Senate Majority Leader Mitch McConnell (R-Ky.) on Capitol Hill in Washington on Sept. 19, 2017. (Melina Mara/The Washington Post)
Opinion writer

The Post reports: “The Senate will cancel most of its annual August recess, Majority Leader Mitch McConnell told senators Tuesday, an election year move that will force vulnerable Democrats to shuffle their campaign schedules. The Senate will now recess for one week in August instead of four, said McConnell (R-Ky.).” The move, however, is less clever than one might think.

To begin with, the biggest pickup opportunities for Democrats are in seats with no incumbents (Tennessee and Arizona) and in Nevada, where embattled incumbent Sen. Dean Heller (R-Nev.) has turned sycophancy into an art. Heller said flat out that when it comes to “dreamers,” he’s President Trump’s rubber stamp. “I won’t vote for anything the president won’t sign. If the president is going to sign it, I’ll support it. Simple as that,” he said. (One wonders whether Nevadans want two senators who think for themselves, listen to constituents and live up to their oaths of office.) Alas, McConnell’s scheduling stunt winds up tying down Heller and doing nothing to impair Democrats’ pickup chances.

Moreover, with the House out of session and Republicans shorthanded without Sen. John McCain (R-Ariz.), who is battling brain cancer, it is far from clear anything productive will be accomplished, especially since the president is so keen on stirring up enough votes to prevent cloture when he smells a bipartisan compromise likely to irritate his radical base, like what he did on a fix for the Deferred Action for Childhood Arrivals program. Watching Republicans not get anything done and stall on issues they think are too hot to handle doesn’t seem like a good way to help Republicans. Moreover, if the Senate remains in town, will Trump remain as well, stirring up trouble and lashing out whenever a cagey Democrat annoys him? He either goes on vacation (which makes him seem lazy and uninterested) or he stays and reminds voters why they need a congressional majority ready to stand up to him.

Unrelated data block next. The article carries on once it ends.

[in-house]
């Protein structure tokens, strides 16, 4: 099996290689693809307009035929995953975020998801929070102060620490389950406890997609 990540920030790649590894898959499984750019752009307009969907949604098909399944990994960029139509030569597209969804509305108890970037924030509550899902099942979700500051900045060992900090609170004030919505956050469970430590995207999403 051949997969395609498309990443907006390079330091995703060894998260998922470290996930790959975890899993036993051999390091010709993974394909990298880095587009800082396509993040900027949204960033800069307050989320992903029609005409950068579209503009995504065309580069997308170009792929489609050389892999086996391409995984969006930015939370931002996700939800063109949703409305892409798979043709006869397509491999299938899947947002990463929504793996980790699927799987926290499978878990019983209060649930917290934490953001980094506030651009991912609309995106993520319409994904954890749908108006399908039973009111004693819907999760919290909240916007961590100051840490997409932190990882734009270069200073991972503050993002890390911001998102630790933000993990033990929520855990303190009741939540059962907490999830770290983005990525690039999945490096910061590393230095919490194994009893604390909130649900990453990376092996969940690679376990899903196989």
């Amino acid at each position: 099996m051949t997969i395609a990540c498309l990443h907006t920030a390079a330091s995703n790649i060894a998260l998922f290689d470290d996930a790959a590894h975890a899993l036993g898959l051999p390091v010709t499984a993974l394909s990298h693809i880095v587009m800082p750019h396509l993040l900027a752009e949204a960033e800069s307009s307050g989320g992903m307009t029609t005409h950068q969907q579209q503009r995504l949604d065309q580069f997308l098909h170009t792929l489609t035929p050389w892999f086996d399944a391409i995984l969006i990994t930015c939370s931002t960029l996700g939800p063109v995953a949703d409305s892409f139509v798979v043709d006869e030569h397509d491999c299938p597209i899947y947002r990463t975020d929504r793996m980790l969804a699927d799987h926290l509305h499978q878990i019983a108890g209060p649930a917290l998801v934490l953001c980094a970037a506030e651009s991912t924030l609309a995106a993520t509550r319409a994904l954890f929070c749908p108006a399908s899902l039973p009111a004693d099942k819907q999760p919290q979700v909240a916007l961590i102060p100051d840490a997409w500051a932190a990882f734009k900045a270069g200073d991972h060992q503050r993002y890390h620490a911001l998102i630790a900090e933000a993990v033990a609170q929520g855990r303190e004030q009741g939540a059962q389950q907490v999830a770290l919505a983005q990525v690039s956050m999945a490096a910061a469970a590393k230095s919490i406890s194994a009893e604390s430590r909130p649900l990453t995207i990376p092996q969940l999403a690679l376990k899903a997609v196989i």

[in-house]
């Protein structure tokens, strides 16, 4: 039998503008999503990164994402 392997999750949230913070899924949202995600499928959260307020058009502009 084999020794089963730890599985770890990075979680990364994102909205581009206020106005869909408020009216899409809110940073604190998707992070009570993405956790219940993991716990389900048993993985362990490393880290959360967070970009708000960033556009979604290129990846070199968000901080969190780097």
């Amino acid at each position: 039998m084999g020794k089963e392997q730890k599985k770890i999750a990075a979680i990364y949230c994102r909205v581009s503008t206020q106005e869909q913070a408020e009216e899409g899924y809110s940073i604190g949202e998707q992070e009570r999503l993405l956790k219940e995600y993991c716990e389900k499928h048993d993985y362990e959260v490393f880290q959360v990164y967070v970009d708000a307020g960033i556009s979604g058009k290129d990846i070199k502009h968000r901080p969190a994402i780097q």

Moreover, adding several weeks to the legislative calendar gives Democrats plenty of time to needle Republicans on protection for the special counsel. They can also demand the Senate go on record regarding the constitutionality of self-pardons (maybe hearings featuring Republicans who have already bashed the idea would be advisable). Senate Democratic Whip Richard J. Durbin (D-Ill.) says he wants to talk about health care, a winning issue for Democrats.

Moreover, if the Senate is going to stay in session, there might as well be lots of hearings — on corruption at the Environmental Protection Agency, on the policy of child separation (and needed legislation to halt it) and, most important, on the estimated 4,645 deaths in Puerto Rico. Senators could also take a look at the damage done to America’s farmers by tariffs, a topic which should engage red-state Democratic senators such as Heidi Heitkamp of North Dakota and Jon Tester of Montana.

The great thing about the Senate is that Democrats can spend hours upon hours addressing all sorts of topics from the floor, be it conflicts of interest in the administrative branch or the ongoing threat of Russian meddling in our election system.

In short, McConnell’s gambit may very well backfire. The Republicans’ biggest problem is not letting Democrats out to campaign but rather their own abysmal productivity since passing the tax bill, their spinelessness in the face of Trump’s attacks on our democracy and their refusal to block his administration’s extreme, inhumane policy initiatives. Democrats should be delighted to have three whole weeks to remind voters just how ineffective, extreme and unresponsive is the GOP majority.